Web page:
SANTA FE —— Alex Harris’ full-color photograph frames northern New Mexico’s Black Mesa through a 1957 Chevy windshield.
The 1987 print validates the way many travelers see the West, absorbing its mountains and mesas, its forests and buildings, through a horizontal pane of glass.
“Social & Sublime: Land, Place and Art: A Look at the Artists’ American Southwest” documents the kaleidoscopic lenses artists have used to express ever-changing ideas of land, place and the people inhabiting them.
Open at the New Mexico Museum of Art, the exhibition will hang through Aug. 25. The show spans 100 years of 19th- and 20th-century artists, including such prime names as Georgia O’Keeffe, Andrew Dasburg, Alfred Bierdstadt, Raymond Jonson, Stuart Davis, Luis Jiménez, Gustave Baumann and more. It weaves through a constellation of art movements, including modernism, abstraction, documentary photography, regionalism and cubism.
“The common threads are an approach to land and the environment,” curator Christian Waguespack said.
Waguespack organized the groupings according to wilderness, frontier, landscape and ecology.
Early American artists accepted the prevailing thought that this was a nation without history. Despite all evidence to the contrary, these settlers saw the land as empty, vast and unspoiled, as depicted in Bierdstadt’s heroic image of “Mount Chocorua, New Hampshire.”
The stagecoach, train and car made the frontier more easily accessible and the mythic cowboy of popular culture surfaced. Artists Billy Schenck, Ross Stefan and Betty Hahn addressed this epic persona in their work.
By 1923, the modernist Stuart Davis arrived in New Mexico intimidated by the famous light that others had celebrated. Instead of capturing the state’s primary colors and rugged contours, Stuart rendered it in black and white, focusing on the forms.
“He got out here and was completely overwhelmed,” Waguespack said. “He took off all the color and reduced it to shapes.”
Other modern artists used landscape as a tool for visual experimentation and abstraction.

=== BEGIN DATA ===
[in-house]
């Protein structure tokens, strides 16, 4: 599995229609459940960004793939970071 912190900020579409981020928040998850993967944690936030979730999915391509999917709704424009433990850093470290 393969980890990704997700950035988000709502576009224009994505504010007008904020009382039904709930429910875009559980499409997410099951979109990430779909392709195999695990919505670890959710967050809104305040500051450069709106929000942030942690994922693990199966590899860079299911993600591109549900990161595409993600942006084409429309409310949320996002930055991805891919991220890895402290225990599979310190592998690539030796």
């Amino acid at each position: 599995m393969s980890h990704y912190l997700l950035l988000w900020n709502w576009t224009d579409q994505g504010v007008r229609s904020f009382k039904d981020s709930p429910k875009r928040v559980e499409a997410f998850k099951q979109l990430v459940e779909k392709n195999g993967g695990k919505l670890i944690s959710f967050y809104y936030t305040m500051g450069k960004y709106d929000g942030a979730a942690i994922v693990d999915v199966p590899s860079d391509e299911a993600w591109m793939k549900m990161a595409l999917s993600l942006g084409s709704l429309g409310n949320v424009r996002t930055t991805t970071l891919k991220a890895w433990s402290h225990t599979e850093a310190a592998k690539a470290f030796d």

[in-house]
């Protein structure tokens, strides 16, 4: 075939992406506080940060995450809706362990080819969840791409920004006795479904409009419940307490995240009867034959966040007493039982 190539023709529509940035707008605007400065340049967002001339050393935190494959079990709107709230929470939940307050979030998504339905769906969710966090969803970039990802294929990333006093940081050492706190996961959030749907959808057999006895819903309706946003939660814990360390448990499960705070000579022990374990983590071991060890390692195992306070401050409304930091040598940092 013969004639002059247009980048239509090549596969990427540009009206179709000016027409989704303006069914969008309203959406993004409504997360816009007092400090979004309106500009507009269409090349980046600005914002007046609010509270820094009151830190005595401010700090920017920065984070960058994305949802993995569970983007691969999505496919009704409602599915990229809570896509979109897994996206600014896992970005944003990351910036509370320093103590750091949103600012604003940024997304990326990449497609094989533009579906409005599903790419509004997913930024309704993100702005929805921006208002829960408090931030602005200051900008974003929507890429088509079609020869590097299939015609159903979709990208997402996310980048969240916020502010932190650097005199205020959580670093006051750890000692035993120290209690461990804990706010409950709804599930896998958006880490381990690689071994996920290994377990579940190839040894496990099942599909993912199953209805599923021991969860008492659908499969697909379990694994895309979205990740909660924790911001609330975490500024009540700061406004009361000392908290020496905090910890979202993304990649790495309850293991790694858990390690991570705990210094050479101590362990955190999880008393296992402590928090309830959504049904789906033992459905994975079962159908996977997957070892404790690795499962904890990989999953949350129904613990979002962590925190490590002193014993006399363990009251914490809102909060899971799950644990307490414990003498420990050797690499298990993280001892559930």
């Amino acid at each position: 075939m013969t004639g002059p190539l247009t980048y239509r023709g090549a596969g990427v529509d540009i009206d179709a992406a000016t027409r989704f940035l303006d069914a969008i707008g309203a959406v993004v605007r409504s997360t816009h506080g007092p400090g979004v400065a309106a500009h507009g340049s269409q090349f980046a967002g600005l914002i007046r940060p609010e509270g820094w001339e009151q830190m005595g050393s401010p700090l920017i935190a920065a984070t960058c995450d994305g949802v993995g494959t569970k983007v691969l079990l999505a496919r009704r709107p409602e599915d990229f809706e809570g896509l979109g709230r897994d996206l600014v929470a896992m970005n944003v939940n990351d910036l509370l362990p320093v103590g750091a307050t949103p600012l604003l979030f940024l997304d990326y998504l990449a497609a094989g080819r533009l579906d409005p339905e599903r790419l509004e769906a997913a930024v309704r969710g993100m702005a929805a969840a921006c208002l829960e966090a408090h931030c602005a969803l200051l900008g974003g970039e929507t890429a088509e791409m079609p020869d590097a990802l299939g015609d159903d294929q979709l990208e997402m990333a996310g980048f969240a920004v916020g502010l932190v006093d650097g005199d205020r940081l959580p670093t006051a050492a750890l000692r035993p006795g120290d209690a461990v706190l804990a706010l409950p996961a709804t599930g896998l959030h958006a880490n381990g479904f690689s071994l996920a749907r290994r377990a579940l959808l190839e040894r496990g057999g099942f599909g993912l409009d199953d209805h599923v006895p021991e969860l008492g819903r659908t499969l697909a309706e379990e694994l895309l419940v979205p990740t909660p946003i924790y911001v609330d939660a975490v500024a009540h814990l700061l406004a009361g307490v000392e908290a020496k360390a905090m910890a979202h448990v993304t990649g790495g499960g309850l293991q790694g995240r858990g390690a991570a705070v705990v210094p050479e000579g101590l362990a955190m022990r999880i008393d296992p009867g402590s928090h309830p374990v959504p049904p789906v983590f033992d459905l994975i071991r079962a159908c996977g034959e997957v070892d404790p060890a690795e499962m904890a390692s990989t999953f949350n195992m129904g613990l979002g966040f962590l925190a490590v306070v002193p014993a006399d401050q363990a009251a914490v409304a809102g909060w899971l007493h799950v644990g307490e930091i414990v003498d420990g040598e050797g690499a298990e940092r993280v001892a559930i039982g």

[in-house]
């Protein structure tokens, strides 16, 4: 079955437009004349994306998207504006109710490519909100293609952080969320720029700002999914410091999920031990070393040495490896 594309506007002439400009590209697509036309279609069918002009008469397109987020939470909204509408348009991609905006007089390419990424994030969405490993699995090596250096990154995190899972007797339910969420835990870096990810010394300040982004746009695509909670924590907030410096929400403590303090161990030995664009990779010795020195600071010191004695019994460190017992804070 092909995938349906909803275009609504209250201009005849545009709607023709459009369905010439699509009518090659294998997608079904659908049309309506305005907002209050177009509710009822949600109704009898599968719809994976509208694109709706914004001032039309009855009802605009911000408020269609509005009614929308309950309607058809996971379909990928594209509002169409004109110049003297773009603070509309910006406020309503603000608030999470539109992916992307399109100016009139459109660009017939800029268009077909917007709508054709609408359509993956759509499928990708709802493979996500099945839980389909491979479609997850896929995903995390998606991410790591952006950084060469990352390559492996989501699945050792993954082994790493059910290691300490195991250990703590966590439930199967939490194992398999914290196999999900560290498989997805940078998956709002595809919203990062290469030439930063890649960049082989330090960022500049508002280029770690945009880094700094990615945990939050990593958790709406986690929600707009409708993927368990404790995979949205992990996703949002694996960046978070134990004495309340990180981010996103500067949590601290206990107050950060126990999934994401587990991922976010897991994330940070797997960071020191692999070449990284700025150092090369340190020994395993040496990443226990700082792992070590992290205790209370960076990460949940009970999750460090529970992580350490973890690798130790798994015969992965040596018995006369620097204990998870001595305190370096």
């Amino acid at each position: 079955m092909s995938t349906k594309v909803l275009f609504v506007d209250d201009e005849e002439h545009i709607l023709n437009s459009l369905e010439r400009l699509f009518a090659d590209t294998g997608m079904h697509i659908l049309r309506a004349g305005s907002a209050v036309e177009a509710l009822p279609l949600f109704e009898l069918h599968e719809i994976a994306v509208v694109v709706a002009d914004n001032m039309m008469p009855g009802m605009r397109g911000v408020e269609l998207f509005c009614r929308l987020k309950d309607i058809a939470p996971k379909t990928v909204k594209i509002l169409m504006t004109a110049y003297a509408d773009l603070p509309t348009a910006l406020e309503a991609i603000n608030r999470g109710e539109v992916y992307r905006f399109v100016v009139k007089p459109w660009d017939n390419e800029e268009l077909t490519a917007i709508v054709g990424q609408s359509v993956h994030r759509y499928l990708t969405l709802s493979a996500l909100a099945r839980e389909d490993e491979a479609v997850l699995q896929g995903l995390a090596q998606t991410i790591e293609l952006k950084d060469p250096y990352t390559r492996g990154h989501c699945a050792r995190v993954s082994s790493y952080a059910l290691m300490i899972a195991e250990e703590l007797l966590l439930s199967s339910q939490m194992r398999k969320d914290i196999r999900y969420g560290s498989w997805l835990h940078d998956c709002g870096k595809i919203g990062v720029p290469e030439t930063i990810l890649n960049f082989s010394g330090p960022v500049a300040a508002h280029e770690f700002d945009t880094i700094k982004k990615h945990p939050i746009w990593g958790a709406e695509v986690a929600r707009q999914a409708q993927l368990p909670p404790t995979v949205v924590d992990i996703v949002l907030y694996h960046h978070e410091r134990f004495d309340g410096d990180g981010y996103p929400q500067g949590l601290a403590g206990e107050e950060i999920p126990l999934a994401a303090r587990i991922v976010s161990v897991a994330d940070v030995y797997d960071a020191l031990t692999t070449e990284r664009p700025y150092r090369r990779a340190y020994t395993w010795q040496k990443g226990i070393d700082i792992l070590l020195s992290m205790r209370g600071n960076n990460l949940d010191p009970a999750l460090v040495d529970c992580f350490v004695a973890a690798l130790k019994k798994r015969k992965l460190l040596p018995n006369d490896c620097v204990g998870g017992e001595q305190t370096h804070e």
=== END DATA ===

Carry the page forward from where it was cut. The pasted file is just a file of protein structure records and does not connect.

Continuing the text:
In 1966, Dasburg’s “Talpa Winter” reduced the snow-blanketed landscape and boxy adobe homes to cubist contours. In “Earth Rhythms #2,” Jonson translated the vista into smooth abstract forms inspired by music. The artist worked as a theater designer.
“He did it in Chicago and it was a remembrance of New Mexico,” Waguespack said. “I see that painting as a beautiful backdrop for any 20th-century play or opera set in New Mexico.”
“Raymond Jonson and the Transcendentalists were interested in new forms of abstraction,” Waguespack continued. “He looked to music to incorporate abstraction into visual arts.”
Environmentalist artists used their work to critique society’s relationship with the ecosystems. Patrick Nagatani and Judy Chicago took destructive practices polluting the earth as their subject matter. Michael Namingha makes photographs of landscapes with airborne drones to avoid any destructive impact on the environment.
Harris, Luis Tapia and Meridel Rubenstein reflect on experiencing the land from behind a dashboard, rejoicing in the state’s vibrant Lowrider car culture.
“It’s the idea of experiencing the land from behind a windshield,” Waguespack said. “The way we experience a landscape is framed by that device.”